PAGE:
CD: Could you provide an overview of the current securities class actions landscape in the US? What levels of activity have you seen in the last 12 months or so?

Tuttle: After a small decline following the peak of the financial crisis cases, securities class actions seem to have returned to more normal levels, and there does not appear to be any signs that there have been any significant shifts in class action levels. The US Securities and Exchange Commission’s renewed focus on accounting and financial reporting cases has, predictably, spurred greater focus in the area by companies, their auditors and investors, and, as a result, has triggered a number of securities class actions in the wake of disclosures of restatements, internal control issues or other accounting-related developments. Similarly, cases arising from cyber security breaches seem likely to add to the volume of class actions in coming years as more and more companies fall victim to attacks and more plaintiffs claim that the companies’ risk and other disclosures around cyber security efforts are misleading.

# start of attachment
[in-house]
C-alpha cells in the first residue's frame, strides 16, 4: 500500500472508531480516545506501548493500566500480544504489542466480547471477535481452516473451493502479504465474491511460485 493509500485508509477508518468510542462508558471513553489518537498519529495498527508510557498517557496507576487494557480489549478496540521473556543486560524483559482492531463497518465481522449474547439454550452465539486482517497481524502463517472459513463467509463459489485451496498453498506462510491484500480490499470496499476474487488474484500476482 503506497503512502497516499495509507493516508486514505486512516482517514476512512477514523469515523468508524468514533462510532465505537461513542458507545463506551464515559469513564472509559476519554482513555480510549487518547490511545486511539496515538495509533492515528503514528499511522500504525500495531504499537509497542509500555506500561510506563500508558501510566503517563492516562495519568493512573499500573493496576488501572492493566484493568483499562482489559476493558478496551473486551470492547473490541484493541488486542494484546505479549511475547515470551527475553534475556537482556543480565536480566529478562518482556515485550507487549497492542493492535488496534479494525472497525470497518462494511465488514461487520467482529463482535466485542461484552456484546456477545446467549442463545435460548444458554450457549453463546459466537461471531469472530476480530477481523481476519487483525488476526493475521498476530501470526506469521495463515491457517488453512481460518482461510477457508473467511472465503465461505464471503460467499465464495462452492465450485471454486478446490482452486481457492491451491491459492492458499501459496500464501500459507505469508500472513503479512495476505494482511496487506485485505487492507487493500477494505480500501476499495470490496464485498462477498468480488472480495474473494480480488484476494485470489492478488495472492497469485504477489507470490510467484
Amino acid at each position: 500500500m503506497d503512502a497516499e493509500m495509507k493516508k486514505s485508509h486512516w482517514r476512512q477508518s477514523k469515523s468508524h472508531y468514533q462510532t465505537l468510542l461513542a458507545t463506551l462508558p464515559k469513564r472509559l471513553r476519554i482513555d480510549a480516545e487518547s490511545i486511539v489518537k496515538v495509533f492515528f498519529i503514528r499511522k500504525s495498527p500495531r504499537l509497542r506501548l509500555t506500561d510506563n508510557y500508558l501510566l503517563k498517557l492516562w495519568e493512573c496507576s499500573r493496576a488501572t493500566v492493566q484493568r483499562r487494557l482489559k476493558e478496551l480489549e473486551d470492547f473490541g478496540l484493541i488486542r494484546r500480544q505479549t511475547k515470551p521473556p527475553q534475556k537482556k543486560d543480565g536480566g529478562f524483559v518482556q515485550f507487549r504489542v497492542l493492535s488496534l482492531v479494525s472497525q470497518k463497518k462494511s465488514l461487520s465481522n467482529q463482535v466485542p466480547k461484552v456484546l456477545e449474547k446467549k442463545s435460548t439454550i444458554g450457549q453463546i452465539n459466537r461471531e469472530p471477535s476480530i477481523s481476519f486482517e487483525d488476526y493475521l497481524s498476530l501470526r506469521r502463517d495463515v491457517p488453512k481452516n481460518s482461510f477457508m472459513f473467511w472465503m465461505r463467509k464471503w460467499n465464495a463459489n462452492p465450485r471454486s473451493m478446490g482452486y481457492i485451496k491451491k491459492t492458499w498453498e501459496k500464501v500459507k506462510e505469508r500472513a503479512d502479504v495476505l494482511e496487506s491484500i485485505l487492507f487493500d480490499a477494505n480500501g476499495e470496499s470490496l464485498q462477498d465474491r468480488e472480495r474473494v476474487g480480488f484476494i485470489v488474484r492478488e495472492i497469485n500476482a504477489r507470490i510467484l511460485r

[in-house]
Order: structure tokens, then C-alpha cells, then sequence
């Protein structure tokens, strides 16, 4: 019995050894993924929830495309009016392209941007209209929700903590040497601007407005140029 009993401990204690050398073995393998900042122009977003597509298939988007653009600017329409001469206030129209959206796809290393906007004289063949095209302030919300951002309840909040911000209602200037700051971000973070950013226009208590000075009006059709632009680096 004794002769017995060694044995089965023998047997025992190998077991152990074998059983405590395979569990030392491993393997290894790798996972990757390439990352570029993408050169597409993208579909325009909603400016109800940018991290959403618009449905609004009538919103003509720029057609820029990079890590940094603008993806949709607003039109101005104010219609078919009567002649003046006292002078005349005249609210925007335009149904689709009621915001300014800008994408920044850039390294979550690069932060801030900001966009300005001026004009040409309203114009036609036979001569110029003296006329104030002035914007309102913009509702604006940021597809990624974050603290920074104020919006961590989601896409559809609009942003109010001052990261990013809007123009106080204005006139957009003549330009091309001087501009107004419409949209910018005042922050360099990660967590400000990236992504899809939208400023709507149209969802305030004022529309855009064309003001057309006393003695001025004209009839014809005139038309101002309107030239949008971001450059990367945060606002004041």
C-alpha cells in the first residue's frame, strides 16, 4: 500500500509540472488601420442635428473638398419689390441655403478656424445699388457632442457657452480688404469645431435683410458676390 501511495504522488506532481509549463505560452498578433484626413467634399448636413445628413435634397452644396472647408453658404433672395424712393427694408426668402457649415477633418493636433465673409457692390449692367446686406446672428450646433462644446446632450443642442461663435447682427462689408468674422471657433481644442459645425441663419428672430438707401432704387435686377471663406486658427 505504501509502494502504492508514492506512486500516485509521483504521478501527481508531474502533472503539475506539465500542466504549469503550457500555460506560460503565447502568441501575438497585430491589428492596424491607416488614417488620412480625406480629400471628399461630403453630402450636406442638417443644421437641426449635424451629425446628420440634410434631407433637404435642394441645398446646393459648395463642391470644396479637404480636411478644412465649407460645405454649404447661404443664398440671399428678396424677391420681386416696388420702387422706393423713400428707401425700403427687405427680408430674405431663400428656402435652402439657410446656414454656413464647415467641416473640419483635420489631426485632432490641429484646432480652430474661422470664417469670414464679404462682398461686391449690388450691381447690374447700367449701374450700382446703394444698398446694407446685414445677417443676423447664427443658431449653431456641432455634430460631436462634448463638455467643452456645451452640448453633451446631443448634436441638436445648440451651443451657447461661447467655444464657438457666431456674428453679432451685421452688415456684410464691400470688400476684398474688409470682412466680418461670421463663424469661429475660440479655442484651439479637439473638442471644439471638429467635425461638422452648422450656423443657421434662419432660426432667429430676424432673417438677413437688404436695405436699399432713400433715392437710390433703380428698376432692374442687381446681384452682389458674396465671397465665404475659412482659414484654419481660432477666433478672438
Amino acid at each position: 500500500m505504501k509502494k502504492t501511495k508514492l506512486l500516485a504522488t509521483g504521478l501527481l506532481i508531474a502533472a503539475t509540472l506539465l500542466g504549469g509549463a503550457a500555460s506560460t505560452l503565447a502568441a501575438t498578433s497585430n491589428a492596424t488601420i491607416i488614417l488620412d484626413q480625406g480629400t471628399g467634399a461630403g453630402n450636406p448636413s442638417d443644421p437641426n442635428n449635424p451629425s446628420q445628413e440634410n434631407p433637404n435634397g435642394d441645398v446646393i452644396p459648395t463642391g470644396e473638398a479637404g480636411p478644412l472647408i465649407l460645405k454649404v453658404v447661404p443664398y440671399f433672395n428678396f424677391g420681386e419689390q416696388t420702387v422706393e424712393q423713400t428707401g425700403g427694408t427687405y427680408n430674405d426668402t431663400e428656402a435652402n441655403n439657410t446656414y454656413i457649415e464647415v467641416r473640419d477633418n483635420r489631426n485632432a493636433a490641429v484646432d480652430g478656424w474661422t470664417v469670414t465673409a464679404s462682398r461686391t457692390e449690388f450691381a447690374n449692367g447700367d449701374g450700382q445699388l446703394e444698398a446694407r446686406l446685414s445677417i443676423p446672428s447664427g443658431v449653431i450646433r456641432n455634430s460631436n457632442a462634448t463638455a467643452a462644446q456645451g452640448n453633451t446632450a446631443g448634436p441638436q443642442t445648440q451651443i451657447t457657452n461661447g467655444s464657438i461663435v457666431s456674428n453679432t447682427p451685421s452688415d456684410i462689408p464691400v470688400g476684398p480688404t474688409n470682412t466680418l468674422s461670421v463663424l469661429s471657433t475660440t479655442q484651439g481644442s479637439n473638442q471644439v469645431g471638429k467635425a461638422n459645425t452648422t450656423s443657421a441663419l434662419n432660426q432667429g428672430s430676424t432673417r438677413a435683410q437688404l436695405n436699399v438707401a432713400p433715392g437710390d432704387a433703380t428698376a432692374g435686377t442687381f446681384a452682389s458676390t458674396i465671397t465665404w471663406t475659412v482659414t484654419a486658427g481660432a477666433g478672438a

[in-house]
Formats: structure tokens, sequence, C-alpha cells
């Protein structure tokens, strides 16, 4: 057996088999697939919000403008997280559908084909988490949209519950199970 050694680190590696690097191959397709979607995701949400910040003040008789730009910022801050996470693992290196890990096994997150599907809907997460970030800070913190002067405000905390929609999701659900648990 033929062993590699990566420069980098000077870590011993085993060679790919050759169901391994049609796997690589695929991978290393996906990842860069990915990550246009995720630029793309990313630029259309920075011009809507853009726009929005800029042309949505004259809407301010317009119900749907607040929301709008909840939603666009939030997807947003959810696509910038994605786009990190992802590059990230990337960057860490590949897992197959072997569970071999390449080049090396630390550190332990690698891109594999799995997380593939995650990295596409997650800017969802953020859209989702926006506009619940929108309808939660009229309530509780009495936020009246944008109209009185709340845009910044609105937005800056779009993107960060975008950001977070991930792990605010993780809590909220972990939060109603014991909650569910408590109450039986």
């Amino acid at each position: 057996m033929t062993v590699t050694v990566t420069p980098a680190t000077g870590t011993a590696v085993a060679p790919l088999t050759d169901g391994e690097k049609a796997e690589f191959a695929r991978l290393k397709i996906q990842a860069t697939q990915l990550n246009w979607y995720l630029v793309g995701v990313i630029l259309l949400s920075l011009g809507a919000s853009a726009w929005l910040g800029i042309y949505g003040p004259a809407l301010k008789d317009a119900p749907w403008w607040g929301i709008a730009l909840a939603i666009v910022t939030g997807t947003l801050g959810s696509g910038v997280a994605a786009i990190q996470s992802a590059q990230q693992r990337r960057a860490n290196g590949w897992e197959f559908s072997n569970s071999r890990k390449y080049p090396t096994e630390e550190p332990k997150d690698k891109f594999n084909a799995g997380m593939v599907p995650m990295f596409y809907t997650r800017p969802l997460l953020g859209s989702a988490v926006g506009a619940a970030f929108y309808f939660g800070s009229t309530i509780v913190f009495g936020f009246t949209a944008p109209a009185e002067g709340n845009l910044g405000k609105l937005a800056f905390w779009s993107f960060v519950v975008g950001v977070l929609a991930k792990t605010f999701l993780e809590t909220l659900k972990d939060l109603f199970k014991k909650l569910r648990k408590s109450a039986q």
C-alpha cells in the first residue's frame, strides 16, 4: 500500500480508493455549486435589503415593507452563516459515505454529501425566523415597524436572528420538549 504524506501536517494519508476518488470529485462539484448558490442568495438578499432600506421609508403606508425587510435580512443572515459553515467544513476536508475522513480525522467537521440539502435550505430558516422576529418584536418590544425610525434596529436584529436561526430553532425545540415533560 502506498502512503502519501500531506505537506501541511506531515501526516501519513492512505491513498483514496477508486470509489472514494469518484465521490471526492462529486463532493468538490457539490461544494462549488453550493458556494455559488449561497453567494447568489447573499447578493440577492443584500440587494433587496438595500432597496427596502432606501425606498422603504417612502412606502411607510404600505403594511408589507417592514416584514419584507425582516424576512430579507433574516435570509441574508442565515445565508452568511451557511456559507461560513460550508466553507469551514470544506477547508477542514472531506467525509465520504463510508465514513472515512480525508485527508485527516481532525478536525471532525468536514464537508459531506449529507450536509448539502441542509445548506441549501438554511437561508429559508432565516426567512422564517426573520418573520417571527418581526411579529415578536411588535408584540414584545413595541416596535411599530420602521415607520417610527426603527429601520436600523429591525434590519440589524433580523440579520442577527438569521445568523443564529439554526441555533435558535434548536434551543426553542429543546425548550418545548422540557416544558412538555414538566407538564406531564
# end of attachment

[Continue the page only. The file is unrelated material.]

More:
Fumerton: Filing activity for securities class action litigation appears to have held steady over the past three years. We’ve seen predictions that the total number of new federal securities class actions filed in 2015 will be only slightly lower than the annual average of such filings seen in the years 2005 through 2014. One new trend that we’ve been seeing is that large shareholders, including major investment funds, are opting-out of securities class actions on a more frequent basis. One possible explanation for this trend is that it is a reaction to the Second Circuit’s decision in IndyMac, which held that the two-year statute of repose in the Securities Act of 1933 cannot be tolled for absent class members by the commencement of a class action. We have also seen increased efforts by plaintiffs to file Securities Act claims in state court in order to avoid many of the hurdles imposed by the Private Securities Litigation Reform Act.

Jan-Mar 2016 issue

Debevoise & Plimpton

Morgan Lewis & Bockius LLP

Skadden, Arps, Slate, Meagher & Flom LLP